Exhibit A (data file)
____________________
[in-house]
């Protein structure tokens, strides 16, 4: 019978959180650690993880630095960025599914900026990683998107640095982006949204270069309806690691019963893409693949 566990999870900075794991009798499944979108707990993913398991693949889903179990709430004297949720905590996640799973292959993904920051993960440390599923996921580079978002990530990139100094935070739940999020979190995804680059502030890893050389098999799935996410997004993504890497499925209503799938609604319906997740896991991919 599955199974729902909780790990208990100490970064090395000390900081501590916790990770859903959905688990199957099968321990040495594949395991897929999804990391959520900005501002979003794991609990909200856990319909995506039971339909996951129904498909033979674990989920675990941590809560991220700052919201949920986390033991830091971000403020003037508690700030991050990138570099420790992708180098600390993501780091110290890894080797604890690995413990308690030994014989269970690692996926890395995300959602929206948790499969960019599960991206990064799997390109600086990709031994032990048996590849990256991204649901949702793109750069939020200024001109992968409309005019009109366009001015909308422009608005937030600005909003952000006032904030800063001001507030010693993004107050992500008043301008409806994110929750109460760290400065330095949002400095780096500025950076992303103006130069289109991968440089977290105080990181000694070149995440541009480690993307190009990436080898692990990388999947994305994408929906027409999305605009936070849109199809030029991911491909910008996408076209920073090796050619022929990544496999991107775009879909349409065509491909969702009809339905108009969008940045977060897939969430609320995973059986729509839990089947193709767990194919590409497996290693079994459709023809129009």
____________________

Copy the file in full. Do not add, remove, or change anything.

[in-house]
């Protein structure tokens, strides 16, 4: 019978959180650690993880630095960025599914900026990683998107640095982006949204270069309806690691019963893409693949 566990999870900075794991009798499944979108707990993913398991693949889903179990709430004297949720905590996640799973292959993904920051993960440390599923996921580079978002990530990139100094935070739940999020979190995804680059502030890893050389098999799935996410997004993504890497499925209503799938609604319906997740896991991919 599955199974729902909780790990208990100490970064090395000390900081501590916790990770859903959905688990199957099968321990040495594949395991897929999804990391959520900005501002979003794991609990909200856990319909995506039971339909996951129904498909033979674990989920675990941590809560991220700052919201949920986390033991830091971000403020003037508690700030991050990138570099420790992708180098600390993501780091110290890894080797604890690995413990308690030994014989269970690692996926890395995300959602929206948790499969960019599960991206990064799997390109600086990709031994032990048996590849990256991204649901949702793109750069939020200024001109992968409309005019009109366009001015909308422009608005937030600005909003952000006032904030800063001001507030010693993004107050992500008043301008409806994110929750109460760290400065330095949002400095780096500025950076992303103006130069289109991968440089977290105080990181000694070149995440541009480690993307190009990436080898692990990388999947994305994408929906027409999305605009936070849109199809030029991911491909910008996408076209920073090796050619022929990544496999991107775009879909349409065509491909969702009809339905108009969008940045977060897939969430609320995973059986729509839990089947193709767990194919590409497996290693079994459709023809129009």